The Art of SteeplechasingAugust 8, 2013
As the Canada Summer Games and the International Association of Athletics Federation, IAAF, start taking place in August, track and field will be back on center stage. The beauty of track and field is that there are no referees or timeouts. It is all about who can get from one point to the other the fastest, who can jump the highest and longest and who can throw the furthest. Of course there are rules, but unlike most other sports, there is no debate on who is the best at each event. Usain Bolt is the fastest man over 100m and Yelena Isinbaeva is the best female pole-vaulter. Both of these athletes hold the world records in their respective events.
As you browse through the meet schedule, pay particular attention to one event often not covered by the media: the steeplechase.
- The steeplechase is a 3000m race, seven and a half lap, with four barriers or hurdles and a water pit which athletes must clear each lap.
- Occasionally, the younger age groups will contest a 1500m or 2000m steeplechase race.
- The barriers are 0.914m in the men’s race and 0.762m in the women’s race.
- The water pit is 3.66m in length and is located on the curve before the home stretch of the track, either on the inside or the outside.
- The pit is 70cm deep near the barrier but slopes upwards so the water depth recedes at the farther end of the pit.
- A barrier is set up at the front of the pit so that steeplers can push off in order to clear the pit. The idea is that as you push off with one foot, you try to land with the other in the water and then the push off leg lands out of the water.
The steeplechase requires a combination of speed, endurance and strength. These attributes are required because athletes need to clear 28 barriers during the race and make it over the water pit seven times. It takes a lot of energy to jump that many times, while maintaining a certain pace and changing speed when approaching the barriers. One thing about the steeple is it is very difficult to run it evenly paced. As athletes approach the barriers, the pace increases so as to be able to build momentum to get over the barriers, before settling back into pace. This requires a lot of energy and a lot of mental toughness.
You should take note of how each steeplechaser clears the barriers and the water pit. Steeplechasers have a similar technique to that used by 400m hurdlers, though not quite the same. Steeplechasers jump about 10cm higher due to the fact that if you hit the barrier you are the one going down, not the barrier.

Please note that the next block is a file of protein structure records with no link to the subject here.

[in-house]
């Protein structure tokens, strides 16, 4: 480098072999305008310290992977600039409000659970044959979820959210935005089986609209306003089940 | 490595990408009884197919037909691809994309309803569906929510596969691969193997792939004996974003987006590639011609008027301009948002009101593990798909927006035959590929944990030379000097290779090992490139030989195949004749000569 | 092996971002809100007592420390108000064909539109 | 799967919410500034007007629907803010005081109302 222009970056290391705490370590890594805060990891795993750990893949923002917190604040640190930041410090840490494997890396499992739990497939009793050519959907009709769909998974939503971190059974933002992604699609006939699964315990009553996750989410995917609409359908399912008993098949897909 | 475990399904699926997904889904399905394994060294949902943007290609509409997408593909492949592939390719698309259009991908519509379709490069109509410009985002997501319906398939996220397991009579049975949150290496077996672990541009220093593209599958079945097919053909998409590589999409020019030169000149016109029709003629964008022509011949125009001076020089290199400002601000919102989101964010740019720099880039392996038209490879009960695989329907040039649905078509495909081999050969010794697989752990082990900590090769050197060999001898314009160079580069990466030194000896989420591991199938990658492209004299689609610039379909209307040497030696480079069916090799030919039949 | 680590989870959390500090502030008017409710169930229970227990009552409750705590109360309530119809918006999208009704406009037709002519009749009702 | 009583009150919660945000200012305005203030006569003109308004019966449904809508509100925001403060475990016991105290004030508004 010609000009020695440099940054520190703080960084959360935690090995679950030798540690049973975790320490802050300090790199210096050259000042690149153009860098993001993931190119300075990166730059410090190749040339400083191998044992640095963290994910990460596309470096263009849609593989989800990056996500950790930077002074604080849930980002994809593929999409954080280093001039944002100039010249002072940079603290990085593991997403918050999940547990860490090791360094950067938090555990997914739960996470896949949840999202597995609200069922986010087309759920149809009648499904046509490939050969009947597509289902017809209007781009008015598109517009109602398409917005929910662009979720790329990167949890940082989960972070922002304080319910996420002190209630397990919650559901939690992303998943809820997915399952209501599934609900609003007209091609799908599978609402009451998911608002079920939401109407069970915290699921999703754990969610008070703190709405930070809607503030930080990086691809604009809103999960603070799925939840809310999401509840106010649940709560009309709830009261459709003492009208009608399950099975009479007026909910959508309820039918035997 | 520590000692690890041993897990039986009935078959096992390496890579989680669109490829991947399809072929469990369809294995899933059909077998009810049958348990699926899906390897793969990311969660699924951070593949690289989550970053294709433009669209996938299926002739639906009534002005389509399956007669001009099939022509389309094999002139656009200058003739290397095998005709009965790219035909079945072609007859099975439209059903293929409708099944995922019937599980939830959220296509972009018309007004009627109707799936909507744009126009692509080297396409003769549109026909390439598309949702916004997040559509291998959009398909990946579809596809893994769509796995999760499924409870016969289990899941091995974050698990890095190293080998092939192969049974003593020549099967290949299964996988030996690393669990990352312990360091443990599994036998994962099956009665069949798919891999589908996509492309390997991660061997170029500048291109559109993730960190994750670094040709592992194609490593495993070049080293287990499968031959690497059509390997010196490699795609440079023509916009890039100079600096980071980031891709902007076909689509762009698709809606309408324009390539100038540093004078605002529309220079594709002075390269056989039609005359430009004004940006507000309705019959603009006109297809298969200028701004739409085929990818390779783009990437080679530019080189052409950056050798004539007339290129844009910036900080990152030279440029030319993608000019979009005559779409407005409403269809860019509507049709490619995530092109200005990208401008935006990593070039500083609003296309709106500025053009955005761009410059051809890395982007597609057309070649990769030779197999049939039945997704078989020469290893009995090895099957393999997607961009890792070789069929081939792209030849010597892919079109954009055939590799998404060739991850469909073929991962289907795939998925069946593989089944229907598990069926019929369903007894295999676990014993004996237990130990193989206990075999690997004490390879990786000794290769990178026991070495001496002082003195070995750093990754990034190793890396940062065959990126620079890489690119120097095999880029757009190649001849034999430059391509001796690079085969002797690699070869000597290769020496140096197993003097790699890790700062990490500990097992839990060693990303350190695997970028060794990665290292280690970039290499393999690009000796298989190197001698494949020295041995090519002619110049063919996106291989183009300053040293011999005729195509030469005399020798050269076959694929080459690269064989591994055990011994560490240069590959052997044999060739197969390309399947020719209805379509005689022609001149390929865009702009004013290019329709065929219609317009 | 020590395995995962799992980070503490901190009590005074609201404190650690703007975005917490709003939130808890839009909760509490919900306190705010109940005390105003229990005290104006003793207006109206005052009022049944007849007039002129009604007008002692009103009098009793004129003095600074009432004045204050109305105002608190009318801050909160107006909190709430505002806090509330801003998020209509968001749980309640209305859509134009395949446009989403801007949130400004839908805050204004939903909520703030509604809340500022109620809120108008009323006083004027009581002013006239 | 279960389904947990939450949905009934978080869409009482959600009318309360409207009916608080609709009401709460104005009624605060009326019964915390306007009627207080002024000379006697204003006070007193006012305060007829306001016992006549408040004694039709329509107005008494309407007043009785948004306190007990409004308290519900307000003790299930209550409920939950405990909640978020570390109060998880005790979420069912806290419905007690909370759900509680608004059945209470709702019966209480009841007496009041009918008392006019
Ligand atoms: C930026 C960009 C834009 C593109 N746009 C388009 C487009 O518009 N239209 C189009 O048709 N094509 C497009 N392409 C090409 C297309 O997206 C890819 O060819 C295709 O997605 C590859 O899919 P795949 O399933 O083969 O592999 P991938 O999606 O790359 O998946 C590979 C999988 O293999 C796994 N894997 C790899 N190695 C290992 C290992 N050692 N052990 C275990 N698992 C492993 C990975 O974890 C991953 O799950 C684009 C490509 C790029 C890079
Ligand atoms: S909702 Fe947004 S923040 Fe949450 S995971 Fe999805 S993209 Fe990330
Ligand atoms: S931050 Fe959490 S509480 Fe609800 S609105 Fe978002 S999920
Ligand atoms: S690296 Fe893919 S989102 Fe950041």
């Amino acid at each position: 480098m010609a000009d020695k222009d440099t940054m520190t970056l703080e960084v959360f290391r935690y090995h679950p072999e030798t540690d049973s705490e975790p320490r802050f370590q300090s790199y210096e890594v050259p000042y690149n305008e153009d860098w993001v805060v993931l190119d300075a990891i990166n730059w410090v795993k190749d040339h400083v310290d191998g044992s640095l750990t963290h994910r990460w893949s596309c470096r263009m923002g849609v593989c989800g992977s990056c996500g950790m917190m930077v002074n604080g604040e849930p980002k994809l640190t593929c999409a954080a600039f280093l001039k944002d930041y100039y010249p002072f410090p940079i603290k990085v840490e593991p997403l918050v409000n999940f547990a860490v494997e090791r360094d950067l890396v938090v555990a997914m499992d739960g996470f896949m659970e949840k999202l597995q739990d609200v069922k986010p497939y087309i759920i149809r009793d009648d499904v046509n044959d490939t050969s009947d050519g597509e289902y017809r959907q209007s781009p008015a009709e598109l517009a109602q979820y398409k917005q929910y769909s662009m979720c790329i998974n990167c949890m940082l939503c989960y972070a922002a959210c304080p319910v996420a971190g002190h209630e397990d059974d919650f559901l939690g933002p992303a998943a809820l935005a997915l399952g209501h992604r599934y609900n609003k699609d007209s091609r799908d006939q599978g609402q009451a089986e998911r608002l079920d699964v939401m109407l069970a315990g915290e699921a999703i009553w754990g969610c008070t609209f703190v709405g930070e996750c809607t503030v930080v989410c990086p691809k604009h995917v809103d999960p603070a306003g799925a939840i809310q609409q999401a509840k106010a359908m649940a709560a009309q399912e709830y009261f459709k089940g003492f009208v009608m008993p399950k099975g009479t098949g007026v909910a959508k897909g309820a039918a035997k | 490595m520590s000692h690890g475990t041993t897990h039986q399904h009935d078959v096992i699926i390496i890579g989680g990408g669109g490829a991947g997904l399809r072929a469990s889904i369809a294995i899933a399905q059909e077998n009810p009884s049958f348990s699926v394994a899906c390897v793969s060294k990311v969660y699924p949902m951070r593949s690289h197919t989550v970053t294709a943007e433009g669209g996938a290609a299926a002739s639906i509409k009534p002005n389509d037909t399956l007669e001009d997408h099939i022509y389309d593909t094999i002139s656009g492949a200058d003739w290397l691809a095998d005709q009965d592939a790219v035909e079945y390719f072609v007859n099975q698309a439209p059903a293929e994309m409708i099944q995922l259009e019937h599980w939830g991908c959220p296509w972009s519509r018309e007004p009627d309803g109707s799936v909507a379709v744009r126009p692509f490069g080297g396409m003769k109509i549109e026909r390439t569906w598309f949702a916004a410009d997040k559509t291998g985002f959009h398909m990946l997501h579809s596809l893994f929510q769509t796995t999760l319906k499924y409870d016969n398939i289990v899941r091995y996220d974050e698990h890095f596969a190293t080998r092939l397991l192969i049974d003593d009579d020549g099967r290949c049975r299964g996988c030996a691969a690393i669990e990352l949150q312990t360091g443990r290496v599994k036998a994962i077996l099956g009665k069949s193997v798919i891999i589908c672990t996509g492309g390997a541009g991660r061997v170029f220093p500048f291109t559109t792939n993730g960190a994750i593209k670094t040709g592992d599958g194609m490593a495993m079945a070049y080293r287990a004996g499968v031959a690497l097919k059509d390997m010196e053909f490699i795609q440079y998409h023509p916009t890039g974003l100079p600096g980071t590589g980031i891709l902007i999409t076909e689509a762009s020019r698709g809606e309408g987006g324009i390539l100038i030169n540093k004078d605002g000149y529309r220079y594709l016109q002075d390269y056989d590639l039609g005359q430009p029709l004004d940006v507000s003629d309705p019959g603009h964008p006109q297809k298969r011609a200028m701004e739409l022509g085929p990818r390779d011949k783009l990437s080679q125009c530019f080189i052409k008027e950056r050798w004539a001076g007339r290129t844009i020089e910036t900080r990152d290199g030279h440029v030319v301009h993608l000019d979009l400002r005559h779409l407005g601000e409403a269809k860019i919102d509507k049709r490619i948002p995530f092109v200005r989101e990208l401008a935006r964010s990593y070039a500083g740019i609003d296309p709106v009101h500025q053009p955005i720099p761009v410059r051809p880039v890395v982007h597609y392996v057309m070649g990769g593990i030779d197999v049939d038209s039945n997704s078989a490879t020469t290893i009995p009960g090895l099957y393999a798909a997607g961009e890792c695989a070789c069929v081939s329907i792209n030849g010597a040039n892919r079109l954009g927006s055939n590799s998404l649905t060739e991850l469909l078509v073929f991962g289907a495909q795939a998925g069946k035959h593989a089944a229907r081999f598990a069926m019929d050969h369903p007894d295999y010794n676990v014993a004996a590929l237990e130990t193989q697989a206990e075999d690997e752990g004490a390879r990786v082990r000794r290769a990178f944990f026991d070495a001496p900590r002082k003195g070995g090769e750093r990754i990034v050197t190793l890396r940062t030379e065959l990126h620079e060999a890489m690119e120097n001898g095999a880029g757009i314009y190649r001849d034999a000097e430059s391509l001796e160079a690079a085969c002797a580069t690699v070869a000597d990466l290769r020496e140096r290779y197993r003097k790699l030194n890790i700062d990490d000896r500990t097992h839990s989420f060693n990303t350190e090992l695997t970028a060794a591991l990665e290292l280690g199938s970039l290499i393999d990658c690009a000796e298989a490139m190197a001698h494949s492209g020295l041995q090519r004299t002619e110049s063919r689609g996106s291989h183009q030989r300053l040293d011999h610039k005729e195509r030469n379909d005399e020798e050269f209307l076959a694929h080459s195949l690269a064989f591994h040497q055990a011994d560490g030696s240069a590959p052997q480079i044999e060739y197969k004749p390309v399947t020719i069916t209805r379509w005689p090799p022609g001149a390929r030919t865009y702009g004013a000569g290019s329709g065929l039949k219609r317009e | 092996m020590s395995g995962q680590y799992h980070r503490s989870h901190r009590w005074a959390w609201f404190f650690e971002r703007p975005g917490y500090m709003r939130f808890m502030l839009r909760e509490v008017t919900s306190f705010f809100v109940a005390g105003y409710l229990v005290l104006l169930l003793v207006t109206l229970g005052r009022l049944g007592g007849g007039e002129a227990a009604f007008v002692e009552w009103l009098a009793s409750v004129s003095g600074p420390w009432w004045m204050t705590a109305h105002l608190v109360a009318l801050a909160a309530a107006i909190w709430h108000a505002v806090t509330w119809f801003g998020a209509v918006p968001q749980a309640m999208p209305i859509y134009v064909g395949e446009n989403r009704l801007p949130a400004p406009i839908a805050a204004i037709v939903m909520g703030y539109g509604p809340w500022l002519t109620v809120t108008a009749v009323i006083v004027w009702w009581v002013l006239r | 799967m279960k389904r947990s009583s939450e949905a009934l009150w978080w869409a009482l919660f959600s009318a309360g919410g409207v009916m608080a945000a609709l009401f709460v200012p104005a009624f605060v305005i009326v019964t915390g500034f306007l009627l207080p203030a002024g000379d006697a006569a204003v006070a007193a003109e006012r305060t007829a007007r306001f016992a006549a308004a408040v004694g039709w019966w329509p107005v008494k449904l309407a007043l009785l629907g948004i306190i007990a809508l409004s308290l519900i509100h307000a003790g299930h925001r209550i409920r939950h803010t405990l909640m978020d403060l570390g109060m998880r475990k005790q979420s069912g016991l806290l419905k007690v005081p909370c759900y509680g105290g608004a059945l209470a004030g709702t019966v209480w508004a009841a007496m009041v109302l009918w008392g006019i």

If you enjoy crashes, the steeplechase is the best event to witness as there are plenty of crashes, and some that are not so beautiful. The steeplechase is also like watching art in motion, or a beautiful dance, since the athlete must navigate through obstacles and jump over water.
At the IAAF World Championship in Moscow, Canada will be represented by Alex Genest, Chris Winter, and Matt Hughes in the 3000m steeplechase. The semifinals are set for August 12. At the Canada Summer Games both the women and men steeplechase are slated for August 13. Now that you know more, tune in to cheer on our athletes as they take on the steeplechase.
References from the SIRC Collection:
1. Benson T. 3000m Steeplechase. Modern Athlete & Coach. July 2011;49(3):32-36. Moss D. Use a Long Jump Pit to Simulate a Steeplechase Water Jump. Tricks Of The Trade For Middle Distance, Distance & Cross-Country Running. June 2004;:70.
2. Hunter I, Lindsay B, Andersen K. Gender differences and biomechanics in the 3000m steeplechase water jump. Journal Of Sports Science & Medicine. June 2008;7(2):218-222.
3. Moss D. Indoor Steeplechase Workout. Tricks Of The Trade For Middle Distance, Distance & Cross-Country Running. June 2004;:120-121.
4. Probst J, Lawler P. Around the world. Modern Athlete & Coach. October 2007;45(4):41-42.
5. Olszewski R. Rel-Event History. Athletics. July 2010;:29-30.
6. Stefanović R, Lilić L. PHYSIOLOGICAL BASIS, RESOURCES, DEVELOPMENT AND TRAINING TASKS FOR THE STEEPLECHASE RUNNER. Activities In Physical Education & Sport. December 2011;1(2):201-204.
The information presented in SIRC blogs and SIRCuit articles is accurate and reliable as of the date of publication. Developments that occur after the date of publication may impact the current accuracy of the information presented in a previously published blog or article.